CREATIVE HUBS: NASHVILLE
With its epithet as The Music City, Nashville has a long history of welcoming creative spirits to its streets. The city’s concoction of southern hospitality and electric energy makes the place a haven for musical mavericks who march to the beat of their own drum.
We’re talking about the birthplace of Miley Cyrus, after all. But if Wrecking Ball doesn’t pass your creative litmus test, then rest assured there are a number of prolific cultural figures blazing a trail in their respective industries in the southern city, while clearing the path for others to follow. The White Stripes frontman Jack White relocated to Nashville to run Third Man Records from a converted downtown warehouse; the celebrated writer Ann Pratchett staffs an independent bookstore in town; and actor Nicole Kidman has confessed she feels she “was meant” to live in Music City.
And why not? A recent Forbes study, which considered the number of projects cities hosted on Kickstarter and Indigogo, found Nashville to be the third most creative in the United States. And many of the city’s new enterprises set the world to rights in creative co-working spaces. Deavour is home to a coffee and tea bar as well as locally handmade tables, and welcomes photographers, cinematographers and digital designers to collaborate. Meanwhile the four-block complex of marathon village seemed to be comprised almost entirely of artist, photographer and design studios.
While the music industry remains a bulwark in the attraction of young talent, Nashville has also seen also seen developments in tech (Google Fiber set up shot here at the end of last year). And as ever, hotels serve as prominent markers of a city’s cultural health, notwithstanding East Nashville’s Urban Cowboy. Founded by Lyon Porter (who almost always looks like he’s just stepped off the ranch), the B&B has a sister property based in Brooklyn’s Williamsburg, and is achingly cool.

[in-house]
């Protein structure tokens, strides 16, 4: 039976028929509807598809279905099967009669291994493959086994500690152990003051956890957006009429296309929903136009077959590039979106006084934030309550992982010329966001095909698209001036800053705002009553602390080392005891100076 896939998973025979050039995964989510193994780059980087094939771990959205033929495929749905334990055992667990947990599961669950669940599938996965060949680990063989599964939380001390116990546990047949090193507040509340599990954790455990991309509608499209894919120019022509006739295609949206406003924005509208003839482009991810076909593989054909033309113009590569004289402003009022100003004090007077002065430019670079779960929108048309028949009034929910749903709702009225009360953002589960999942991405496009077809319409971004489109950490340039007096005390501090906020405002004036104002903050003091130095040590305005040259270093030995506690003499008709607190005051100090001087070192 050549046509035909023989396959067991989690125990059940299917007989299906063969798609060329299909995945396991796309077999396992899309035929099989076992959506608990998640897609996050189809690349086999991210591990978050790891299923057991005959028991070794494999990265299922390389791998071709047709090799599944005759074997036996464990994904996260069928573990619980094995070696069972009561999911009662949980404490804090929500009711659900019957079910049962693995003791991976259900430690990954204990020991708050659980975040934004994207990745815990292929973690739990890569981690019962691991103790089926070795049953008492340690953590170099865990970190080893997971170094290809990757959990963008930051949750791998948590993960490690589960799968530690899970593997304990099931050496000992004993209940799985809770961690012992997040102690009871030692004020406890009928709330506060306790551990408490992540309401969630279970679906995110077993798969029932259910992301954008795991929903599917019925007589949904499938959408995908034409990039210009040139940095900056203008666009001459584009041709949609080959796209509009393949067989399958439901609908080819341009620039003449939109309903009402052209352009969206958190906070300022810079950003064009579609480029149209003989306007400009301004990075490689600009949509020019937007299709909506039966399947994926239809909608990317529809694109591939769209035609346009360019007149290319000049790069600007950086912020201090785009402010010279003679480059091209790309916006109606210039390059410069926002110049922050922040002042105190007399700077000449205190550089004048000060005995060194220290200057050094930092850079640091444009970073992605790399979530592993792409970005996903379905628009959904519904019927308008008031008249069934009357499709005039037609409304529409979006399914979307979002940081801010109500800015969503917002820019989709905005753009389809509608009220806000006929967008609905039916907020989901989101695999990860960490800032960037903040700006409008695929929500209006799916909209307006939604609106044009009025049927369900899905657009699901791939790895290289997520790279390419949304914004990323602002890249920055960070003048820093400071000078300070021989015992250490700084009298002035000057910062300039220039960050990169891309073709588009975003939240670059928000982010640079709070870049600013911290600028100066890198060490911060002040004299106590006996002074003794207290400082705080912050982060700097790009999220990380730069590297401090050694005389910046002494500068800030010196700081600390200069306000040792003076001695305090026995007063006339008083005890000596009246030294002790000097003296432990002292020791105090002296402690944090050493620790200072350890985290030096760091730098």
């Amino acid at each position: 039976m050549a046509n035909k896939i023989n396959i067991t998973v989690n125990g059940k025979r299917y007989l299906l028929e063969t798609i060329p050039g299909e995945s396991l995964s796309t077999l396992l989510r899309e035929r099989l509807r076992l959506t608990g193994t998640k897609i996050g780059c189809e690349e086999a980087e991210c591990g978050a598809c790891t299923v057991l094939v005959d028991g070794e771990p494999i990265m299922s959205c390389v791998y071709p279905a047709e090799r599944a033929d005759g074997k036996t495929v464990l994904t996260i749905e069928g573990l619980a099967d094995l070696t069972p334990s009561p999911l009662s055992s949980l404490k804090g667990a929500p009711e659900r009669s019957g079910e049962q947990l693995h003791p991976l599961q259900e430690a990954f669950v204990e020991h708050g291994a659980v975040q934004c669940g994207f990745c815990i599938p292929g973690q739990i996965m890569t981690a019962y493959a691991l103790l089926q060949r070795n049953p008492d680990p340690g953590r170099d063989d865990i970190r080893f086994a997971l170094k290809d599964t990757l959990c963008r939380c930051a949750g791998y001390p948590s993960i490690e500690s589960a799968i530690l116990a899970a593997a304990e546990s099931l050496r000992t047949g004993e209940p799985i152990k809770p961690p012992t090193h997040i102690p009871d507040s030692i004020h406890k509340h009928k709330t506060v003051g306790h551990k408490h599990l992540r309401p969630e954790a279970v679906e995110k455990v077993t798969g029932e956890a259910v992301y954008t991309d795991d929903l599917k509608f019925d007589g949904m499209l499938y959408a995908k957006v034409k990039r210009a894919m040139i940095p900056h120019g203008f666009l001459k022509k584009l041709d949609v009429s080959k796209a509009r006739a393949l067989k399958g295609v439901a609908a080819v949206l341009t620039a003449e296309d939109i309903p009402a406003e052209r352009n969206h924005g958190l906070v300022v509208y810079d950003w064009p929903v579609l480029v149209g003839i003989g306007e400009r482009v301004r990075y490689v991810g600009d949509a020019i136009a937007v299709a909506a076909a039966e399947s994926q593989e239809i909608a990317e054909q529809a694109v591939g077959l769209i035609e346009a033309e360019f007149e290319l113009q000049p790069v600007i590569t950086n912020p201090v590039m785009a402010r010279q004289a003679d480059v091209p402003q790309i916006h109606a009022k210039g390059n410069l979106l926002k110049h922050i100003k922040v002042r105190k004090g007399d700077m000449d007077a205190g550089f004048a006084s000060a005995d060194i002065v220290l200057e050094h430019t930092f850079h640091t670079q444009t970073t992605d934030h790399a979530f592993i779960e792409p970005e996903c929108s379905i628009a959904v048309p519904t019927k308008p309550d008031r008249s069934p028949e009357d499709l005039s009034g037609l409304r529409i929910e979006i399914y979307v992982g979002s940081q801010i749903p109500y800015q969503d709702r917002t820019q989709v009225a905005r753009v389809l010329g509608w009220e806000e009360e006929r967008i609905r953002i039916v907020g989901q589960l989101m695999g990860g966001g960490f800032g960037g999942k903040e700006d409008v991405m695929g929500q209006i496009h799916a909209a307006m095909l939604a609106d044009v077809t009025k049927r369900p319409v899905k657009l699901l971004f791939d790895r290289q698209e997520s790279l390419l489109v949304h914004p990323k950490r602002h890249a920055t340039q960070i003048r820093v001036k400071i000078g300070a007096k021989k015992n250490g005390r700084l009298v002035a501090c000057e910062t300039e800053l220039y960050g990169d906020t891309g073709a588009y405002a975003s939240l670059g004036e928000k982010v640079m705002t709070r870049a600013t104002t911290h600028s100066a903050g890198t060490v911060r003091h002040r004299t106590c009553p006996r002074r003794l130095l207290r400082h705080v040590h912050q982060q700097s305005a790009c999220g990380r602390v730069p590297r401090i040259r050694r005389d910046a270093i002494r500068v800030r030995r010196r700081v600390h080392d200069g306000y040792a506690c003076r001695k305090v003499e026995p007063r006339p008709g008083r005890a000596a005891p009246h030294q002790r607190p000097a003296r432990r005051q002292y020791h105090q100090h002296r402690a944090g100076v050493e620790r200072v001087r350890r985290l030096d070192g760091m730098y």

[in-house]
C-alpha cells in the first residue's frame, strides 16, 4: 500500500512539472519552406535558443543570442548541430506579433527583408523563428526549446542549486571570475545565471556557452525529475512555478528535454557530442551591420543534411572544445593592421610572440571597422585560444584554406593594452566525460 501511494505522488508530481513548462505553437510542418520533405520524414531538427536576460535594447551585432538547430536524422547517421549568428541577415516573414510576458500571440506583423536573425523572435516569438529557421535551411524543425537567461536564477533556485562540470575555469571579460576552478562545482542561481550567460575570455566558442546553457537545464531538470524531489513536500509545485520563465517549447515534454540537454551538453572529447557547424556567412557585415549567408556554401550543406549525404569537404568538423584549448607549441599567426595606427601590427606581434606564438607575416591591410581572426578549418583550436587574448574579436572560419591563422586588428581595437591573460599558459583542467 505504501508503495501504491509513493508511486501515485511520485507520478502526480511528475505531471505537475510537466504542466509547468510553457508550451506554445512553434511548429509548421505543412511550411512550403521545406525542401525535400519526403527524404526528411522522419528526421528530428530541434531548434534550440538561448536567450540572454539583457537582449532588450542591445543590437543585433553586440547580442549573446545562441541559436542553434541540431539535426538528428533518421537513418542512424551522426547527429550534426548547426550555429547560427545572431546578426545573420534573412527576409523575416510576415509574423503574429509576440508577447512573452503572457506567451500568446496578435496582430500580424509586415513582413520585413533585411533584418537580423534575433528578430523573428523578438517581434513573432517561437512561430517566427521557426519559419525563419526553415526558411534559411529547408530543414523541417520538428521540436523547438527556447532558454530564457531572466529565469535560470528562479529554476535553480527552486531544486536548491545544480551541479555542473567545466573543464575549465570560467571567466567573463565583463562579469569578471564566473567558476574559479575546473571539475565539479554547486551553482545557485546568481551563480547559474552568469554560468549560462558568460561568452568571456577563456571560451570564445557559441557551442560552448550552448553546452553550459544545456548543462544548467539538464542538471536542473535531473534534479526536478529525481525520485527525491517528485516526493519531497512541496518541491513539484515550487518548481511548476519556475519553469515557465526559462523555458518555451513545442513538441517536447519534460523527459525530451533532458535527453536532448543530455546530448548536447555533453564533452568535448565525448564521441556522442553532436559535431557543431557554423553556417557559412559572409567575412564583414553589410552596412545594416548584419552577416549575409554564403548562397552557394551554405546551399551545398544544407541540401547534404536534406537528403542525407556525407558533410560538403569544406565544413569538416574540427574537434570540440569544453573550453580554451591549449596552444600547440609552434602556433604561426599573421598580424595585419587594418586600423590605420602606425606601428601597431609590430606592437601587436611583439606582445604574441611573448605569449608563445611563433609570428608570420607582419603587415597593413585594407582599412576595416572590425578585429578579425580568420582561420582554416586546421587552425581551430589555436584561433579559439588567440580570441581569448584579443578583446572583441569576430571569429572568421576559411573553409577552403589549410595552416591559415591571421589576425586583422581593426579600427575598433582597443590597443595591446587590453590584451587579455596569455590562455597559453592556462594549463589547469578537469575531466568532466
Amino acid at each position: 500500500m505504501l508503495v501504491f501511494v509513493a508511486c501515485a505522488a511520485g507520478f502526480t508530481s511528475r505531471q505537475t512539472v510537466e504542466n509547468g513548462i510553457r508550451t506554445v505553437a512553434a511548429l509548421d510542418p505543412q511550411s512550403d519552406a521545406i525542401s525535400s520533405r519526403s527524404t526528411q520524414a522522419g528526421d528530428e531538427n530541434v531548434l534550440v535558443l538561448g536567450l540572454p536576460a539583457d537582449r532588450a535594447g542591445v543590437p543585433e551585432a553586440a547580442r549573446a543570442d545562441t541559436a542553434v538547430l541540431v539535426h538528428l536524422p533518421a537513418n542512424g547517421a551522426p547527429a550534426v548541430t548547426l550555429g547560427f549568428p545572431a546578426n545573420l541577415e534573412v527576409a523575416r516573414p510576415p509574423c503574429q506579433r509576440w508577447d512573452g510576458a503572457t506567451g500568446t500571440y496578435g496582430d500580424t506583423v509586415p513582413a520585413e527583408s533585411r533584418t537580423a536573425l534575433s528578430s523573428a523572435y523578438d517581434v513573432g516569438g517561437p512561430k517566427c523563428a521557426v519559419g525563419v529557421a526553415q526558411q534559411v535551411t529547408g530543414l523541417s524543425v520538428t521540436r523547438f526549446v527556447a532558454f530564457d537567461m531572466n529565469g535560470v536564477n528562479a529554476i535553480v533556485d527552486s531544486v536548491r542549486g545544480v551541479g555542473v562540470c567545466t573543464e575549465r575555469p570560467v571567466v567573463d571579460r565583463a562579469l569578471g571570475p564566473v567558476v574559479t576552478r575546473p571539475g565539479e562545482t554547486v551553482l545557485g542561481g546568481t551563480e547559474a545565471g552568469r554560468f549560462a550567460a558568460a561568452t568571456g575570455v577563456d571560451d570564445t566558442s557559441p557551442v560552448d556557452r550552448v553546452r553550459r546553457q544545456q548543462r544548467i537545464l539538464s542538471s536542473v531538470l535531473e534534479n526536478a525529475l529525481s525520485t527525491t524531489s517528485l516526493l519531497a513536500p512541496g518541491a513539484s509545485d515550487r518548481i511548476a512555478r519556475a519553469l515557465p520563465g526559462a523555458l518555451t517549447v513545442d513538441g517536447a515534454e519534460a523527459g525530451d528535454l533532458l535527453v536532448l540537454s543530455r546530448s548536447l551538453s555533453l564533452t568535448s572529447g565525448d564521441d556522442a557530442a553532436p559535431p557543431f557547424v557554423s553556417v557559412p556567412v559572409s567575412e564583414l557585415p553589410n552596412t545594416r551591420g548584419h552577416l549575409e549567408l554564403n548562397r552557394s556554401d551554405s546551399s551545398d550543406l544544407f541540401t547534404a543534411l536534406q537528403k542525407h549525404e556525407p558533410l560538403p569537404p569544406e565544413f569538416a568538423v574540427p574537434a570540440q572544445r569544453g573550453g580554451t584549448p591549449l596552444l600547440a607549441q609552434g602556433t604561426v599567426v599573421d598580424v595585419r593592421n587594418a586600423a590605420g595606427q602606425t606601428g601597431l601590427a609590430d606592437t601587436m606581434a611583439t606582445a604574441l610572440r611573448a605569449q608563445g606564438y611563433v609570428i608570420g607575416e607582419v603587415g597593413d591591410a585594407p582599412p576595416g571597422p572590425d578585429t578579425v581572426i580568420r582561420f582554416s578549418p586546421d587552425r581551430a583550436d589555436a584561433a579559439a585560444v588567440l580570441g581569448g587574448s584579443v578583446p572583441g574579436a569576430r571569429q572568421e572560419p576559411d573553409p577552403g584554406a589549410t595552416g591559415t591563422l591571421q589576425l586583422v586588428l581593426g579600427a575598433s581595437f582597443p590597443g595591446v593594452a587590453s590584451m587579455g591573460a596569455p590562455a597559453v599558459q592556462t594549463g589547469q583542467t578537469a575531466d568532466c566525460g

Perhaps fittingly, Nashville was recently named America’s eighth-best city for hipsters by Travel + Leisure magazine. Reductive labels aside, there is an artisan culture at play here, with a number of local coffee shops, organic groceries and food trucks proliferating across the neighbourhoods of East Nashville, Hillsboro, Germantown and 12 South. To paraphrase Miley Cyrus, it definitely is a Nashville party.
WHERE TO STAY
Urban Cowboy B&B
The original outpost of the now legendary Brooklyn B&B, Urban Cowboy is set within a Victoria mansion in the city’s East Side. All eight suites are ranch themed, with Captain and Midnight Rider being just two. Kick off your boots and sip on a whiskey in the bar, which is housed in a former barn.
This Nashville hotspot was the city’s first true boutique hotel and is a firm favourite of stars across the music and film industries. The lobby displays local artwork (and happens to smell amazing too) while the hotel at large is committed to a green programme, evident in design details including bamboo flooring. We can’t wait to see the result of The Hutton’s renovation later this year.
Kimpton Aertson Hotel
Opening in spring of 2017, The Kimpton Aertson is set to shake up Nashville’s hotel scene while celebrating the city’s creative spirit. Visitors can expect an industrial chic design making use of steel and stone, complemented by local artwork. Oh, and a rooftop pool.
WHAT TO SEE
Tootsie’s Orchid Lounge
The orchid-hued Tootsie’s is a true Nashville institution. Located just behind the Ryman Auditorium, this world-famous honky-tonk bar has three stages that host foot-stomping renditions of country music talent. It’s a favourite of Hollywood’s ultimate southern belle, Reese Witherspoon.
This enclave of East Nashville is home to over 20 creative enterprises including indie shops, studios and wellbeing centres. Don’t miss The Modern East Gallery, which is home to an impressive collection of photography and local art. Refuel on gluten-free treats from the AMOT eatery afterwards.
WHERE TO EAT AND DRINK
Soul Fuel BBQ
Soul food reigns supreme across The South, and Nashville has managed put a modern spin on southern comfort, serving up authentic barbecue out of food trucks. Soul Fuel BBQ is the most impressive of the bunch, serving treats including a 14-hour smoked brisket from refurbished fire engine.
The Catbird Seat
Named after an American-English phrase used to describe an enviable position, Catbird well and truly has the upper hand. A must visit for foodies, this 22-seat restaurant serves an elegant tasting menu on an open-kitchen counter. Get up close and personal with Executive Chef Ryan Poli, who is Noma alumni.
Rolf and Daughters
Located in the hip district of Germantown, this rustic eatery has exposed brick walls and communal tables, perfect for pouring over Mediterranean-style sharing plates. Rolf’s specialty is undoubtedly homemade pasta (think sweet potato anglotitto and squid ink campanelle). Though the cocktails aren’t half-bad either.